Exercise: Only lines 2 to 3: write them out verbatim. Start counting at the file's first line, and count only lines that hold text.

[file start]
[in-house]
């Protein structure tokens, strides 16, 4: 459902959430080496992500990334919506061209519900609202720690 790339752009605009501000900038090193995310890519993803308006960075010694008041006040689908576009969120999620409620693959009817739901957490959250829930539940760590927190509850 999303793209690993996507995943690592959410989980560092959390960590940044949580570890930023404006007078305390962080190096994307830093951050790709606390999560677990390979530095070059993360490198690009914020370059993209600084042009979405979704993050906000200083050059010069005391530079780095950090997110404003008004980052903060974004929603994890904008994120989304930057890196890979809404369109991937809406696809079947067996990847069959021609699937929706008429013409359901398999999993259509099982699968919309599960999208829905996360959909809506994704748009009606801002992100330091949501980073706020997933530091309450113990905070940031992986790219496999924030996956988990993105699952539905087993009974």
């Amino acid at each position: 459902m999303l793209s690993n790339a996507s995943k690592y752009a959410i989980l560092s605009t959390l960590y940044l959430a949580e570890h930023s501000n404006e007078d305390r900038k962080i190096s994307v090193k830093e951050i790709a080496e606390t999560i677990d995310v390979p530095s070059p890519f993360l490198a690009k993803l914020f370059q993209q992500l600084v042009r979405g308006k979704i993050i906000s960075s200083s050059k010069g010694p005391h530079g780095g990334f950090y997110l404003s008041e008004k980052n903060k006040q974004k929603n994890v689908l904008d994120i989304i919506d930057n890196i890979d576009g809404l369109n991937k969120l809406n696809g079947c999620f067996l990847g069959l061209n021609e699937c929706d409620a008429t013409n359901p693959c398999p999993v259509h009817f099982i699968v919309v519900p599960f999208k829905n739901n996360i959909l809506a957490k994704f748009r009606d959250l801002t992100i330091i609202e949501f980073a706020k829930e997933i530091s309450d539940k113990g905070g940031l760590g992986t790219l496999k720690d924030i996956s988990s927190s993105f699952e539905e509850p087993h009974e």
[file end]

């Protein structure tokens, strides 16, 4: 459902959430080496992500990334919506061209519900609202720690 790339752009605009501000900038090193995310890519993803308006960075010694008041006040689908576009969120999620409620693959009817739901957490959250829930539940760590927190509850 999303793209690993996507995943690592959410989980560092959390960590940044949580570890930023404006007078305390962080190096994307830093951050790709606390999560677990390979530095070059993360490198690009914020370059993209600084042009979405979704993050906000200083050059010069005391530079780095950090997110404003008004980052903060974004929603994890904008994120989304930057890196890979809404369109991937809406696809079947067996990847069959021609699937929706008429013409359901398999999993259509099982699968919309599960999208829905996360959909809506994704748009009606801002992100330091949501980073706020997933530091309450113990905070940031992986790219496999924030996956988990993105699952539905087993009974």
């Amino acid at each position: 459902m999303l793209s690993n790339a996507s995943k690592y752009a959410i989980l560092s605009t959390l960590y940044l959430a949580e570890h930023s501000n404006e007078d305390r900038k962080i190096s994307v090193k830093e951050i790709a080496e606390t999560i677990d995310v390979p530095s070059p890519f993360l490198a690009k993803l914020f370059q993209q992500l600084v042009r979405g308006k979704i993050i906000s960075s200083s050059k010069g010694p005391h530079g780095g990334f950090y997110l404003s008041e008004k980052n903060k006040q974004k929603n994890v689908l904008d994120i989304i919506d930057n890196i890979d576009g809404l369109n991937k969120l809406n696809g079947c999620f067996l990847g069959l061209n021609e699937c929706d409620a008429t013409n359901p693959c398999p999993v259509h009817f099982i699968v919309v519900p599960f999208k829905n739901n996360i959909l809506a957490k994704f748009r009606d959250l801002t992100i330091i609202e949501f980073a706020k829930e997933i530091s309450d539940k113990g905070g940031l760590g992986t790219l496999k720690d924030i996956s988990s927190s993105f699952e539905e509850p087993h009974e």